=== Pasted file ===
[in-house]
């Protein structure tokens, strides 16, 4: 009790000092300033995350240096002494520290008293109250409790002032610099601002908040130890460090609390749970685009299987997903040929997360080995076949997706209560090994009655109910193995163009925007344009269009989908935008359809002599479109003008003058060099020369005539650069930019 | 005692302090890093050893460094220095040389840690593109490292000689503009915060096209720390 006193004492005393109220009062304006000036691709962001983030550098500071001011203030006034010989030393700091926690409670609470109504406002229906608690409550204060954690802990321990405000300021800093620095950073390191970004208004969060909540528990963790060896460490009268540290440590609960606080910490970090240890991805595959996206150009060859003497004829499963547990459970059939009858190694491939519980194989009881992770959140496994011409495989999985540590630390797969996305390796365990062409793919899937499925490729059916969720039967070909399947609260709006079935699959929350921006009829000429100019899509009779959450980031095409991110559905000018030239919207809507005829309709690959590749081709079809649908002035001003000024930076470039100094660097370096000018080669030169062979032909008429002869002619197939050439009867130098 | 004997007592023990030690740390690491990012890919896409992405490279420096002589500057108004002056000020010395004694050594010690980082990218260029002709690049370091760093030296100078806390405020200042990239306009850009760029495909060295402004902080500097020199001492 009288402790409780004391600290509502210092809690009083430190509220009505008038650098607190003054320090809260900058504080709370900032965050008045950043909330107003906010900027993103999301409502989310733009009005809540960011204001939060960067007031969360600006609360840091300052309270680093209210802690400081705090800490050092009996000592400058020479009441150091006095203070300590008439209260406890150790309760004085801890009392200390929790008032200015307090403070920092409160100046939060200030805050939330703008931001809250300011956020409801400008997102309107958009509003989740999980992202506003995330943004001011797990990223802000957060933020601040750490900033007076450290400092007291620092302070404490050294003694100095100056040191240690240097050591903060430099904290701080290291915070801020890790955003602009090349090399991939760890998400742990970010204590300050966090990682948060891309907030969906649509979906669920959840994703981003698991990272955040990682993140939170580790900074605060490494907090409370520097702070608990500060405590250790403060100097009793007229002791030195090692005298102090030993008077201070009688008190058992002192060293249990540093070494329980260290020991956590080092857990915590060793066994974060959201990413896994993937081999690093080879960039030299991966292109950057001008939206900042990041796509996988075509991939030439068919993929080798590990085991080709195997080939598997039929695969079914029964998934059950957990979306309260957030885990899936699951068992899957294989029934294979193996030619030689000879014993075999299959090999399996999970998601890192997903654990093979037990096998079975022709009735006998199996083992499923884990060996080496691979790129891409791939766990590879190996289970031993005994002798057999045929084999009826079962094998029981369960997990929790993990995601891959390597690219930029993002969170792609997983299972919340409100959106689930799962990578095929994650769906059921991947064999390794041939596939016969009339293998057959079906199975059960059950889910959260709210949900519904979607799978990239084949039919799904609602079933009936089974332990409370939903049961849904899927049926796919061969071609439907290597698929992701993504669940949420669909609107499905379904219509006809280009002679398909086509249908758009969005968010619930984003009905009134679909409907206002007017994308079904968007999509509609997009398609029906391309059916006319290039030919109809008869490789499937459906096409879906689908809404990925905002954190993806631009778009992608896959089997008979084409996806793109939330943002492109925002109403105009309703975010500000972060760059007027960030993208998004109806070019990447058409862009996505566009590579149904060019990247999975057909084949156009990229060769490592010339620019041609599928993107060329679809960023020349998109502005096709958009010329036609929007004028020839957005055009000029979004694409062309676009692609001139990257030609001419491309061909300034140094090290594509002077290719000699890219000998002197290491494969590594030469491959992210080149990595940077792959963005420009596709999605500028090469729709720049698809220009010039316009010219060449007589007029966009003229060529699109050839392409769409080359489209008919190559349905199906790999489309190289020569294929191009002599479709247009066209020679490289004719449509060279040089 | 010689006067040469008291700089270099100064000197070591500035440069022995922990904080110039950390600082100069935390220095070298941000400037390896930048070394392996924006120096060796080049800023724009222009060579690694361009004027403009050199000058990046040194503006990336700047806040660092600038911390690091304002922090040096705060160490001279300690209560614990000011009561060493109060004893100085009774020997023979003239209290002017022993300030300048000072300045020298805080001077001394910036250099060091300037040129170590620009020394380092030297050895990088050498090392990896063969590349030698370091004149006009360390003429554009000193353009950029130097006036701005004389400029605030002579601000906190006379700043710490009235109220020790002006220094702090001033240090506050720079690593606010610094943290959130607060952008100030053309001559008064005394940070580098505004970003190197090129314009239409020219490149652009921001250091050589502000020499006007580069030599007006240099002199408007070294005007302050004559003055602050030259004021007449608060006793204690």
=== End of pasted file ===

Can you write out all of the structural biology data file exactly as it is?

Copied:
[in-house]
């Protein structure tokens, strides 16, 4: 009790000092300033995350240096002494520290008293109250409790002032610099601002908040130890460090609390749970685009299987997903040929997360080995076949997706209560090994009655109910193995163009925007344009269009989908935008359809002599479109003008003058060099020369005539650069930019 | 005692302090890093050893460094220095040389840690593109490292000689503009915060096209720390 006193004492005393109220009062304006000036691709962001983030550098500071001011203030006034010989030393700091926690409670609470109504406002229906608690409550204060954690802990321990405000300021800093620095950073390191970004208004969060909540528990963790060896460490009268540290440590609960606080910490970090240890991805595959996206150009060859003497004829499963547990459970059939009858190694491939519980194989009881992770959140496994011409495989999985540590630390797969996305390796365990062409793919899937499925490729059916969720039967070909399947609260709006079935699959929350921006009829000429100019899509009779959450980031095409991110559905000018030239919207809507005829309709690959590749081709079809649908002035001003000024930076470039100094660097370096000018080669030169062979032909008429002869002619197939050439009867130098 | 004997007592023990030690740390690491990012890919896409992405490279420096002589500057108004002056000020010395004694050594010690980082990218260029002709690049370091760093030296100078806390405020200042990239306009850009760029495909060295402004902080500097020199001492 009288402790409780004391600290509502210092809690009083430190509220009505008038650098607190003054320090809260900058504080709370900032965050008045950043909330107003906010900027993103999301409502989310733009009005809540960011204001939060960067007031969360600006609360840091300052309270680093209210802690400081705090800490050092009996000592400058020479009441150091006095203070300590008439209260406890150790309760004085801890009392200390929790008032200015307090403070920092409160100046939060200030805050939330703008931001809250300011956020409801400008997102309107958009509003989740999980992202506003995330943004001011797990990223802000957060933020601040750490900033007076450290400092007291620092302070404490050294003694100095100056040191240690240097050591903060430099904290701080290291915070801020890790955003602009090349090399991939760890998400742990970010204590300050966090990682948060891309907030969906649509979906669920959840994703981003698991990272955040990682993140939170580790900074605060490494907090409370520097702070608990500060405590250790403060100097009793007229002791030195090692005298102090030993008077201070009688008190058992002192060293249990540093070494329980260290020991956590080092857990915590060793066994974060959201990413896994993937081999690093080879960039030299991966292109950057001008939206900042990041796509996988075509991939030439068919993929080798590990085991080709195997080939598997039929695969079914029964998934059950957990979306309260957030885990899936699951068992899957294989029934294979193996030619030689000879014993075999299959090999399996999970998601890192997903654990093979037990096998079975022709009735006998199996083992499923884990060996080496691979790129891409791939766990590879190996289970031993005994002798057999045929084999009826079962094998029981369960997990929790993990995601891959390597690219930029993002969170792609997983299972919340409100959106689930799962990578095929994650769906059921991947064999390794041939596939016969009339293998057959079906199975059960059950889910959260709210949900519904979607799978990239084949039919799904609602079933009936089974332990409370939903049961849904899927049926796919061969071609439907290597698929992701993504669940949420669909609107499905379904219509006809280009002679398909086509249908758009969005968010619930984003009905009134679909409907206002007017994308079904968007999509509609997009398609029906391309059916006319290039030919109809008869490789499937459906096409879906689908809404990925905002954190993806631009778009992608896959089997008979084409996806793109939330943002492109925002109403105009309703975010500000972060760059007027960030993208998004109806070019990447058409862009996505566009590579149904060019990247999975057909084949156009990229060769490592010339620019041609599928993107060329679809960023020349998109502005096709958009010329036609929007004028020839957005055009000029979004694409062309676009692609001139990257030609001419491309061909300034140094090290594509002077290719000699890219000998002197290491494969590594030469491959992210080149990595940077792959963005420009596709999605500028090469729709720049698809220009010039316009010219060449007589007029966009003229060529699109050839392409769409080359489209008919190559349905199906790999489309190289020569294929191009002599479709247009066209020679490289004719449509060279040089 | 010689006067040469008291700089270099100064000197070591500035440069022995922990904080110039950390600082100069935390220095070298941000400037390896930048070394392996924006120096060796080049800023724009222009060579690694361009004027403009050199000058990046040194503006990336700047806040660092600038911390690091304002922090040096705060160490001279300690209560614990000011009561060493109060004893100085009774020997023979003239209290002017022993300030300048000072300045020298805080001077001394910036250099060091300037040129170590620009020394380092030297050895990088050498090392990896063969590349030698370091004149006009360390003429554009000193353009950029130097006036701005004389400029605030002579601000906190006379700043710490009235109220020790002006220094702090001033240090506050720079690593606010610094943290959130607060952008100030053309001559008064005394940070580098505004970003190197090129314009239409020219490149652009921001250091050589502000020499006007580069030599007006240099002199408007070294005007302050004559003055602050030259004021007449608060006793204690």